I've always used Apache as webserver, just because that's what I'm used to.
It seems that Nginx is now (by far?) the most popular server. Is there any particular reason why it's become so popular? What's the main advantage over Apache?
@0PT41N Thanks, I'll have a look at that site!
Apache can also do reverse proxy. I have several services set up like that. But maybe Nginx had that functionality earlier?
> Is there any particular reason why [nginx has] become so popular? What's the main advantage over Apache?
My (potentially hot?) take is that you've stuck with Apache long enough that it's back to being a good option. There was a pretty good while when nginx was *dramatically* faster (esp. for static content) and easier to use modularly — but I believe Apache has now pretty much caught up. See https://www.jupiterbroadcasting.com/15401/nginx-vs-apache-techsnap-39/
(That said, I've always used nginx without any real complaints)
That could definitely make sense. I mainly use webservers for small-scale personal stuff where I'm mostly not that interested in performance.
(Ironically, that's probably the kind of projects where you could see the largest benefits. 😀)
@mogwai I found Apache very unstable on single board computers with not much RAM. I spent a lot of time trying to tweak webserver parameters so as not to run out of memory, but in the end Nginx worked far better.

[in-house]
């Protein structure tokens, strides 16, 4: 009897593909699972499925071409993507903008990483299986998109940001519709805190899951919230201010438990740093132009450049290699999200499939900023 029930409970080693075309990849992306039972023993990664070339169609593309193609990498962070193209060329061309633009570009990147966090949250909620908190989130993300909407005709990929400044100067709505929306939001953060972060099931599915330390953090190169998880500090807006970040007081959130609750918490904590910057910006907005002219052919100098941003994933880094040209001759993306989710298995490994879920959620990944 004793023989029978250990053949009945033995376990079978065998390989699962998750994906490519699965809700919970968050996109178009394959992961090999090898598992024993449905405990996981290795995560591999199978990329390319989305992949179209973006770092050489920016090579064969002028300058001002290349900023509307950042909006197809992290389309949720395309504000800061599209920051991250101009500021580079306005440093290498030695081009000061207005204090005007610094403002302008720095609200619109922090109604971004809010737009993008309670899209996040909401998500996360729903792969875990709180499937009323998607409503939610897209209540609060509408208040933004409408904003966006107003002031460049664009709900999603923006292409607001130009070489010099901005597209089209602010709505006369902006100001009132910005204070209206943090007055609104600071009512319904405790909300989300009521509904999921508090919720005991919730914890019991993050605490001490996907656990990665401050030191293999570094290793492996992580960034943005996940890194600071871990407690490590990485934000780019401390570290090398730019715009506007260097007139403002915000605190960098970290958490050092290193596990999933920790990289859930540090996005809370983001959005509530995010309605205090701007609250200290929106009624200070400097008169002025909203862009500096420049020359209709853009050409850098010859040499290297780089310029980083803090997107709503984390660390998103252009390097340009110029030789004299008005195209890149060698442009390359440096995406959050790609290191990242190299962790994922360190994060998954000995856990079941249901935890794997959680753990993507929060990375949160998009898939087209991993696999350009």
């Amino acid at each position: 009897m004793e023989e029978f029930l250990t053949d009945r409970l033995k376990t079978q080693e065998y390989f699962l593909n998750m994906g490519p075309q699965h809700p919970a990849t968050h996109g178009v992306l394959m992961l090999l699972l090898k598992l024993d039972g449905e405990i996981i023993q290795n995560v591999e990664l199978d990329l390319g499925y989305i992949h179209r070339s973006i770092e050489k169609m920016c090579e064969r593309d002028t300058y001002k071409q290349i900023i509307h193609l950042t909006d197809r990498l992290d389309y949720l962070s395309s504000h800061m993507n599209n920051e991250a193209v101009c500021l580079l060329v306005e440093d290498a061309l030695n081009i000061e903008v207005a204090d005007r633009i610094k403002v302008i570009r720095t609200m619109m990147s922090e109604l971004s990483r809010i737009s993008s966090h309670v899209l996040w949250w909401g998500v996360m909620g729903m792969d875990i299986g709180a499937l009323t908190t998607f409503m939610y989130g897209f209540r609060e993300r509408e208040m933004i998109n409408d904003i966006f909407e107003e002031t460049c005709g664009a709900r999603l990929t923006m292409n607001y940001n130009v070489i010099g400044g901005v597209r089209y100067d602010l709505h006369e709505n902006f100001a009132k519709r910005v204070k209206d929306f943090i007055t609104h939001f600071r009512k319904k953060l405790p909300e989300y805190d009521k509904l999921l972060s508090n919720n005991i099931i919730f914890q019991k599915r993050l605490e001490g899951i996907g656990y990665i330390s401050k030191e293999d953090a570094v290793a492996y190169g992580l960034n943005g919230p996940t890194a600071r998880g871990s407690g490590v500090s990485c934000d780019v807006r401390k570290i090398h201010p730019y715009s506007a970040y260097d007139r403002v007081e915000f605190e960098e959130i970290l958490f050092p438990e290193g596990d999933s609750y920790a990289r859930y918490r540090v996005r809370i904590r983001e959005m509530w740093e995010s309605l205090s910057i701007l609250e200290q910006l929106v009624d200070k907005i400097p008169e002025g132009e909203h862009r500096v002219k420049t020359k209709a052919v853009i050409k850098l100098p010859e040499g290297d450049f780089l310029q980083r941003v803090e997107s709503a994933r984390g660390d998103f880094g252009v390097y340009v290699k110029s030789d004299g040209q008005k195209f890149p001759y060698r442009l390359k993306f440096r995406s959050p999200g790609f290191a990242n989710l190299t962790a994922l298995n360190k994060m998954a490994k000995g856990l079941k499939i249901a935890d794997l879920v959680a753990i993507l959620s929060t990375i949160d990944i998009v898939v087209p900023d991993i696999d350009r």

My guess is that Apache was designed for large deployments on systems where there are few resource constraints.
@bob Probably, yes.
Apache feels like a big "monster" sometimes.
I haven't tried it on an SBC, yet. And hearing you, I probably won't try it. (Or at least I'll be very cautious.)
@mogwai Personally I use nginx to serve my personal siteS on my personal server!
I find it quite easy to configure, but I haven't compared the two.
@mogwai Apache's config format is weird and inconsistent. support for running applications in-process has caused Apache to be more complex, but nginx's proxy-only approach allows it to focus on doing just one thing well.
@mogwai it started with Ruby on rails. It was better to run on nginx. Then it stuck around and got better.
@mogwai not having to write XML config is very compelling.
Also I've never been able to get websocket proxying to work in apache but it's like 1 line in nginx and actually works.
@mogwai when looking for my first web server/reverse proxy, Nginx's configuration syntax was a lot less scary
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